Enabling environment: Executive summary


The context matters for capacity development (CD). It sets the stage on which actors pursue their interests and agendas – both of which are affected by change processes. And CD is change, in most cases producing winners and losers and reconfiguring the balance of influence and power in and between individuals, organizations and groups of organizations.

This perspective paper – one of five in a series prepared by the OECD/DAC as an input to preparation of the High-Level Forum on Aid Effectiveness in Busan in 2011 – collects evidence about how the environment can be more or less enabling for CD, how actors can adapt to or influence the context they operate in, and what the implications are when country and development partners promote CD.

The broad concept of “context” or “environment” can be  broken down in structural and institutional factors; as well as actors or stakeholders. Six areas are of particular importance in shaping capacity and CD, with concrete implications for country and development partners:

  1. The Strength of Society, State and Economy: Capacity development ambitions and approaches need to match the different realities of states, economies and societies. State formation processes matter beyond the fragile situations where they are debated at the moment, and imported notions of what states are, what they should do, and how they should do it, are at best unhelpful for CD.
  2. Informal Institutions:Understanding the informal institutions is critical for CD.  Opening the dialogue about the relative importance of formal and informal institutions, involving local knowledge sources, is essential to adapt to and/or make use of informal institutions when strengthening capacity. Informal institutions may serve pro-poor objectives and overlooking or side-lining them is likely to foster resistance and forego CD opportunities.
  3. Stakeholder Interests and Politics: Identifying the space for CD and reform requires an intimate understanding of the setting of stakeholders, taking into account the interests, power and energies of those that influence CD processes and who will be influenced by them.  The field of stakeholders is an important arena for promoting CD by forming pro-CD coalitions, neutralizing or sidelining opposition to change, and keeping external pressure for CD up.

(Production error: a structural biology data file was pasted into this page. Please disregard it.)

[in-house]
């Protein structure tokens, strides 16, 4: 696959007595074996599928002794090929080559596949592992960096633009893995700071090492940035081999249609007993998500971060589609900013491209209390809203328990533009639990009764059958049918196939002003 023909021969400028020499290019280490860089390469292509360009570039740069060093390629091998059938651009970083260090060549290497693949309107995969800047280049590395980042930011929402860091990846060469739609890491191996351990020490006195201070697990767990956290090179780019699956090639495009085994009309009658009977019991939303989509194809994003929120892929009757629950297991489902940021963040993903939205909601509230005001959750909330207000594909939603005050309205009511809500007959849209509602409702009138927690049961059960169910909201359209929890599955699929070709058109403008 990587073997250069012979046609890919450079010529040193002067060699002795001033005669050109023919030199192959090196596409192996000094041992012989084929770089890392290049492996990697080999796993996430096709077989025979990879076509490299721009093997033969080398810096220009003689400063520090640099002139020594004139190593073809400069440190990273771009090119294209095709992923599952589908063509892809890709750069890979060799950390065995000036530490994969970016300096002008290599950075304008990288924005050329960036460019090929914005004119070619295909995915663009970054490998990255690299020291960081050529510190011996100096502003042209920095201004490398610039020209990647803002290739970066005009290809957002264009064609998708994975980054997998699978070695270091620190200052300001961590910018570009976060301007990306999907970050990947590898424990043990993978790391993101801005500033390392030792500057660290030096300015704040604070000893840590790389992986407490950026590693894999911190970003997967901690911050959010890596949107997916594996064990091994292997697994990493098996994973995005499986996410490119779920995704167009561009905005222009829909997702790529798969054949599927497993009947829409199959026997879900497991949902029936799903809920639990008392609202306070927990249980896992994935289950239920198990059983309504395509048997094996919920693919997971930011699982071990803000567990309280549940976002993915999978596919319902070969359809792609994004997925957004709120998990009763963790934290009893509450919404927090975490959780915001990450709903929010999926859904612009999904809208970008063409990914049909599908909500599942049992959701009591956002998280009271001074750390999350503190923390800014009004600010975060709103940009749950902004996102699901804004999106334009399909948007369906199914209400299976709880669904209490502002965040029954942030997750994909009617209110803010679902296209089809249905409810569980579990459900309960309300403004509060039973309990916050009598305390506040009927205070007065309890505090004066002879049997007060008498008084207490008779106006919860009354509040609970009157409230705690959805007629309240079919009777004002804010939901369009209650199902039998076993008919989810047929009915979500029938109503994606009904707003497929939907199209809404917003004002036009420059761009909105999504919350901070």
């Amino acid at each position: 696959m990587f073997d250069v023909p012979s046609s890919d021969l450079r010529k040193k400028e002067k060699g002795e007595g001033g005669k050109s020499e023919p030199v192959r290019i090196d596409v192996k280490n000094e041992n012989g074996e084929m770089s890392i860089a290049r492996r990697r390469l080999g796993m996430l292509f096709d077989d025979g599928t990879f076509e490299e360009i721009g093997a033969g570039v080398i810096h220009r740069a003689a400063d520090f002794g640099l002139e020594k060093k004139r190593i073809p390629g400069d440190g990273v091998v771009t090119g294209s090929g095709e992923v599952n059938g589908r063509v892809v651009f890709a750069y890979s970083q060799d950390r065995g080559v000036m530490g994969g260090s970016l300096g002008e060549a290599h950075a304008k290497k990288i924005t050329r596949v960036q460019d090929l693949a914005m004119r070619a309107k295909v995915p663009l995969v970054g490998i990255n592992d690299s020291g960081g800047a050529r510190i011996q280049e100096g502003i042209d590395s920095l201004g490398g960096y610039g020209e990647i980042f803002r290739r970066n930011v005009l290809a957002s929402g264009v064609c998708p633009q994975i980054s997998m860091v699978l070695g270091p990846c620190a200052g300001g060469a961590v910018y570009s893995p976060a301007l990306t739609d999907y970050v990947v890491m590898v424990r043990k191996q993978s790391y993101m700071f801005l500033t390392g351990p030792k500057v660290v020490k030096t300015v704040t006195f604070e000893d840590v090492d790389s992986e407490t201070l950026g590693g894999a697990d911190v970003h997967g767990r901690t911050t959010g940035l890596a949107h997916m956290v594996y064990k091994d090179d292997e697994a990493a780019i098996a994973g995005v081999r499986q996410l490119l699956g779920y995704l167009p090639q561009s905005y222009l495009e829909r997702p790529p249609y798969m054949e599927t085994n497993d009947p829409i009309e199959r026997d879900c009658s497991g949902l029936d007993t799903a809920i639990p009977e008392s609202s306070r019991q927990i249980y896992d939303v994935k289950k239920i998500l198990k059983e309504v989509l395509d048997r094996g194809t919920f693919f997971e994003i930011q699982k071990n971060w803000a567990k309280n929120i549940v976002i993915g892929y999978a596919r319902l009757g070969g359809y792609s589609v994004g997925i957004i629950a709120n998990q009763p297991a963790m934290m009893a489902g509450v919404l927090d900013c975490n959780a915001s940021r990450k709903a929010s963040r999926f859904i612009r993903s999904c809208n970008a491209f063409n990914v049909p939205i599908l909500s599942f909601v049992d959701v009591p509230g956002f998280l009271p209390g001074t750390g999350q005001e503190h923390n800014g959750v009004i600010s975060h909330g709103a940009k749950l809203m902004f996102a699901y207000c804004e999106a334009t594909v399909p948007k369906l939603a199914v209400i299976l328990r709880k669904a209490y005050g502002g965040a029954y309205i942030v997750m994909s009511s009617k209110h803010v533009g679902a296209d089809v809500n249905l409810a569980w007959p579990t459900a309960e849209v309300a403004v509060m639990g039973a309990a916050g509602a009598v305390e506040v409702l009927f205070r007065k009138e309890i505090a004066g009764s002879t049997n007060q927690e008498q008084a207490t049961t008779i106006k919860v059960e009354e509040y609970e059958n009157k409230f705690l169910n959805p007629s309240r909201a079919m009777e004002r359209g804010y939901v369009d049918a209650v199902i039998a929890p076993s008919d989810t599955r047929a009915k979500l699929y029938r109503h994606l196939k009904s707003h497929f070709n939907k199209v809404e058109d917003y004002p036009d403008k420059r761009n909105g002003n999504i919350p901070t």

4. Incentives and capabilities for sector coordination: Developing the capacity of sectors to deliver often requires coordination, collaboration and communication across multiple sector and organizational boundaries. Prevailing incentives and capabilities to do this may be limited unless driven strongly from the top. Therefore, ambitions should be scaled accordingly. It may be useful to seek good enough policy coherence; and then to focus CD efforts mostly on what individual organizations have to deliver in this bigger picture. Development partners should pay special attention to avoid adding to the challenge through fragmented approaches that pay lip service only to policy coherence and alignment.
  5. The voice of non-state and state stakeholders:Incentives to organizational performance are shaped by the strength of the formal and informal voice of citizens, users, media, and check and balances organisations. Looking for means to strengthen those voices which would pressure for more equitable or better service delivery can be an important way of making the environment more enabling for CD.